Despite a weak ending (and being a tad repetitive at times), this is one of Stine’s stronger works to the point where it almost feels ghost-written but I see no point in using those for this series. So I guess he just really hit a stride. (It’s a George Seanshang one. Guess I was wrong)

Either way, it’s good stuff.

Rating; Great

Book #7: The Howler

I reviewed this one so you can go there for plot details. But I will admit I have a different point of view on this one now. It’s still really good, with a sad set up and a good lesson but it has a few too many fake outs at times.

But the biggest issue is the parents really should have been more involved. I get that Spencer is pretending to not be bothered by Ian’s death but he clearly is and most stories like this would have him talking to them and admitting his problem.

Nope, instead everything’s fine once he talks to Ian’s ghost. You could have had a heart to heart talk and perhaps have them try to stop the evil ghosts with him or something like that. (And also have Scott and the brother be less terrible, as they feel rather insensitive given the reason Spencer is doing this)

But despite that, it’s a strong entry with a great premise that is used well.

Rating; Very Good

But I get to have a padded section due to the..


Writer: Scott Murphy

Oh boy. Some of the adaptations in the Stine shows can be loose but this is basically In Name Only. This has the concept of a machine helping kids contact ghosts, but that’s about it. The biggest omission is Ian. Everything regarding him is gone so now it’s a more typical story.

That’s a pretty big and odd change. This show was more interested in being scary than deep, compared to the books but you can do both like Don’t Forget Me’s episode. The other changes are minor in comparison, like how Spencer is now more of a prankster and in place of Scott, we have a coward named Charlie.

The device in this version can store ghosts, the main ones being these kids who want to take over the heroes’ bodies. In the end, thy get trapped again and the device is smashed, but some random guy finds it and it still works well enough for him to be taken over, dun dun dun.

On its own, it’s a fun enough episode but it’s nothing that special. That’s fine, I just think perhaps adding the Ian stuff would help it stand out more. And on top of all that, the guy running the store is playing by Freddy himself, Robert Englund.

And he gets nothing memorable to do and is barely in it. That’s…lame for a horror show. Not a big deal but rather odd.

A fun episode but a bad adaptation. That Are You Afraid of the Dark’s Tale of the Shiny Red Bicycle is a better adaptation than this episode, to be honest. Watch that instead. (Haunting Hour’s Toy Train is another good option)

Book #8: Shadow Girl

While visiting her cousin, a bored girl named Selena discovers that she is really a superheroine named Shadow Girl, and, like all superheroes, has an arch-enemy who wants her dead.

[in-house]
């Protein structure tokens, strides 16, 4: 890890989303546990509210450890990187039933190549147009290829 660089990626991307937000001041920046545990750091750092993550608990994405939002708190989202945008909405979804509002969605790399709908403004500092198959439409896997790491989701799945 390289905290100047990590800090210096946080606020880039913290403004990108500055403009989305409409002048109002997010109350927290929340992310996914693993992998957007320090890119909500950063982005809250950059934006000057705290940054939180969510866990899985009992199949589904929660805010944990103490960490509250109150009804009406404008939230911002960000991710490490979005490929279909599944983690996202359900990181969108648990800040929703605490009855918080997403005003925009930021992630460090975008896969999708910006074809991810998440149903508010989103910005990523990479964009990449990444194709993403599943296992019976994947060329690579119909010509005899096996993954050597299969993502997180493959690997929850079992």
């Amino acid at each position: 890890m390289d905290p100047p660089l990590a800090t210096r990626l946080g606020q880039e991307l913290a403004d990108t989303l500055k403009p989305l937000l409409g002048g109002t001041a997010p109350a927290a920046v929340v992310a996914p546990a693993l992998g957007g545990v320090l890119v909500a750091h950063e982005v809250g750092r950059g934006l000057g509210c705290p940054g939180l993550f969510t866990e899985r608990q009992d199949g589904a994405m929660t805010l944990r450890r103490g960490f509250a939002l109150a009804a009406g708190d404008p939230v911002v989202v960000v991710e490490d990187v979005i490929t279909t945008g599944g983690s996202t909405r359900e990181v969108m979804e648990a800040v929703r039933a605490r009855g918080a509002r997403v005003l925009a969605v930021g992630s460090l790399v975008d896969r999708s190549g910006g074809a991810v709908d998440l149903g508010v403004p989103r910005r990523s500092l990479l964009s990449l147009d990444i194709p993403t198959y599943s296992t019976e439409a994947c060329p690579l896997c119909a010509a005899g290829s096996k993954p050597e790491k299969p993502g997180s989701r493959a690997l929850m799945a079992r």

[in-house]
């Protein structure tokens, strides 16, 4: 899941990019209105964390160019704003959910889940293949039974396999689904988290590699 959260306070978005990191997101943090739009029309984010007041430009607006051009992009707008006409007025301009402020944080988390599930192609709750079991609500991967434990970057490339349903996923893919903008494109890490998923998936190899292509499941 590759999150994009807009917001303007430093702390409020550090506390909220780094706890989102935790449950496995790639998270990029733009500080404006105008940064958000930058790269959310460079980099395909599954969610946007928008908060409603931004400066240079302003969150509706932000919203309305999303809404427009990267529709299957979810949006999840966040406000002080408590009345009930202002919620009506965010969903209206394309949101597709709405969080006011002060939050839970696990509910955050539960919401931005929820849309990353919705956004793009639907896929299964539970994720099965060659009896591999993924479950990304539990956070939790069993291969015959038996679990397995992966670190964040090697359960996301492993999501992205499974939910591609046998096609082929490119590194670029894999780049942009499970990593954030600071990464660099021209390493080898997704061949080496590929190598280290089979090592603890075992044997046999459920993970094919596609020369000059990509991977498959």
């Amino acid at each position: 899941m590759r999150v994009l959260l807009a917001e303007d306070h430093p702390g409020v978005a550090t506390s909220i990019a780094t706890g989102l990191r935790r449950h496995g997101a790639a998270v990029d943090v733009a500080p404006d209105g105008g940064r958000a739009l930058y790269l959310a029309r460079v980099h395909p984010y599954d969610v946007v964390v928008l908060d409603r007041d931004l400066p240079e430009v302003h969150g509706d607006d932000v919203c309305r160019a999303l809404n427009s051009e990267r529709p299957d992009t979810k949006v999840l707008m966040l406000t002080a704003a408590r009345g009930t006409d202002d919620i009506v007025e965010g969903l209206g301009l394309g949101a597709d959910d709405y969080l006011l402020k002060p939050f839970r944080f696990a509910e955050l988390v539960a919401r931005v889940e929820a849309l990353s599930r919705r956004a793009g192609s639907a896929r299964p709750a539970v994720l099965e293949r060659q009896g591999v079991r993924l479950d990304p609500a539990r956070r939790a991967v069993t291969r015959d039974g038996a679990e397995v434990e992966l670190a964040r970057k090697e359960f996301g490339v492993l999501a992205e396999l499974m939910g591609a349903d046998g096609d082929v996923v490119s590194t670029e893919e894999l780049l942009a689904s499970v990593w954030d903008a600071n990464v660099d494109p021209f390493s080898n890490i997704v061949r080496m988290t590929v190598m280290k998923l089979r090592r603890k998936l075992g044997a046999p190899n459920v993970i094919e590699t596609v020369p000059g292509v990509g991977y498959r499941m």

This one is like They Call Me Creature when it comes to the writing style, as they both have a prologue and don’t feel very Stine-y. (I Didn’t have a physical copy to check but I’ll just assume this is Mr. George’s doing again)

Like that one, it works really well. The reveal of what is going on presents us with a really fascinating and sad idea, with people being put in roles they have no desire to be in. When it comes to superhero stories, it’s more Unbreakable than Attack of the Mutant.

I haven’t seen Glass so  I can’t make any jokes about that. (Now I’ve seen it. It was good, don’t have a joke though)

The scenes of Selena figuring things out as Shadow Girl as scary in a different way, with this 12 year old girl having to face actual criminals who want to harm people. I can’t blame her for not wanting to deal with that on a nightly basis.

It’s not quit excellent though. We get enough time to explore these ideas despite it being introduced 20 something chapters in but I do feel like it could have introduced earlier on. Certain elements could have been fleshed out more and some filler scenes could have easily been cut out.

It’s explained well enough for the most part, but there’s just not quite enough time to touch on everything, especially the reveal of who this burglar guy going around is. Although this whole thing revolves around a Book of Fates, so I blame The Fate Master.

The climax is rushed, but works in context, I guess. The twist annoys me because it’s actually a really good twist, but it’s another one that demands a sequel. Maybe if the series went on, we would have had Shadow Girl: Endgame but alas the story just sort of stops on this note that leaves me with a bunch of questions.

It feels like the end to a chapter, instead of the end of a book. But overall, this is a strong  entry with a likable lead, fascinating ideas, and a good sad tone, despite slightly wonky pacing and an ending that leaves me with too many questions.

It’s almost the best one and while the problems take away from it, it’s still a really good read that shows more of how “mature” this series could be.

Rating: Very Good

Book #9: Camp Nowhere

At summer camp, Russell and his friends row over Forbidden Falls — and find themselves in a summer camp haunted by Native American spirits.

I like how the 9th book is a camp one, just like in Goosebumps. It’s nowhere near as good, but it’s still pretty solid. The best thing about this book is that despite the presence of spirits, it feels mores subdued than other entries.

It plays out more like a general survival story, as they get lost and have to fend for themselves, without their guide. It’s a scary situation, even before ghosts get involved. The book has a decent pace to it as things get more intense.

It helps that while some of the characters are shitheads at times, they;re generally smart and seem to care about each other, especially Russel. As in, he’s especially proactive. He clearly takes after Billy. And he’s a redhead while still being all this!